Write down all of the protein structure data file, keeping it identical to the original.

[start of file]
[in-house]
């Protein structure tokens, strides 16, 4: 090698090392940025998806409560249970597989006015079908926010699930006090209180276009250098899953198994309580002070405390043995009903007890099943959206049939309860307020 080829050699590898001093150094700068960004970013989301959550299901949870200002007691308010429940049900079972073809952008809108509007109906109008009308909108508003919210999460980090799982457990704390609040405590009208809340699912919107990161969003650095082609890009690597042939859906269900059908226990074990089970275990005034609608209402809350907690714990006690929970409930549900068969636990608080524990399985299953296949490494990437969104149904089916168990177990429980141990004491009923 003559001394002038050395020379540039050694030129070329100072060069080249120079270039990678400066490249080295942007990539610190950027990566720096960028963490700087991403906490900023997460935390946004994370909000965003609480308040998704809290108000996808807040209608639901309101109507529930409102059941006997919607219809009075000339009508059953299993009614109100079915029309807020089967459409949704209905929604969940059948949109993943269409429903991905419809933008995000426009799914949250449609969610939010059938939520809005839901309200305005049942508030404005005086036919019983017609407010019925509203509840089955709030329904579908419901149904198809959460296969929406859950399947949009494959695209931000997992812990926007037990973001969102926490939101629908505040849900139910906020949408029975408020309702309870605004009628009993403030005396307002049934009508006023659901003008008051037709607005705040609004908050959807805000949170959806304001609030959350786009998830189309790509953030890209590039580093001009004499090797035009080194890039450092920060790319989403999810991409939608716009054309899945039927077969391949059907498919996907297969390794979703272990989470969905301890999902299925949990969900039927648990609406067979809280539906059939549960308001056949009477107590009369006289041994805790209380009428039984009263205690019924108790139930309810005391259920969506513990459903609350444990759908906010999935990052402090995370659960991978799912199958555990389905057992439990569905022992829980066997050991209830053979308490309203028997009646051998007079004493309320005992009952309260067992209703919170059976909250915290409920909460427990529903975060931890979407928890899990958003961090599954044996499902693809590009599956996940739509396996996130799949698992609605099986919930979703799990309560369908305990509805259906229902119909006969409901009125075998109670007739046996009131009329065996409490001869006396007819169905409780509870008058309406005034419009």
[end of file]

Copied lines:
[in-house]
């Protein structure tokens, strides 16, 4: 090698090392940025998806409560249970597989006015079908926010699930006090209180276009250098899953198994309580002070405390043995009903007890099943959206049939309860307020 080829050699590898001093150094700068960004970013989301959550299901949870200002007691308010429940049900079972073809952008809108509007109906109008009308909108508003919210999460980090799982457990704390609040405590009208809340699912919107990161969003650095082609890009690597042939859906269900059908226990074990089970275990005034609608209402809350907690714990006690929970409930549900068969636990608080524990399985299953296949490494990437969104149904089916168990177990429980141990004491009923 003559001394002038050395020379540039050694030129070329100072060069080249120079270039990678400066490249080295942007990539610190950027990566720096960028963490700087991403906490900023997460935390946004994370909000965003609480308040998704809290108000996808807040209608639901309101109507529930409102059941006997919607219809009075000339009508059953299993009614109100079915029309807020089967459409949704209905929604969940059948949109993943269409429903991905419809933008995000426009799914949250449609969610939010059938939520809005839901309200305005049942508030404005005086036919019983017609407010019925509203509840089955709030329904579908419901149904198809959460296969929406859950399947949009494959695209931000997992812990926007037990973001969102926490939101629908505040849900139910906020949408029975408020309702309870605004009628009993403030005396307002049934009508006023659901003008008051037709607005705040609004908050959807805000949170959806304001609030959350786009998830189309790509953030890209590039580093001009004499090797035009080194890039450092920060790319989403999810991409939608716009054309899945039927077969391949059907498919996907297969390794979703272990989470969905301890999902299925949990969900039927648990609406067979809280539906059939549960308001056949009477107590009369006289041994805790209380009428039984009263205690019924108790139930309810005391259920969506513990459903609350444990759908906010999935990052402090995370659960991978799912199958555990389905057992439990569905022992829980066997050991209830053979308490309203028997009646051998007079004493309320005992009952309260067992209703919170059976909250915290409920909460427990529903975060931890979407928890899990958003961090599954044996499902693809590009599956996940739509396996996130799949698992609605099986919930979703799990309560369908305990509805259906229902119909006969409901009125075998109670007739046996009131009329065996409490001869006396007819169905409780509870008058309406005034419009």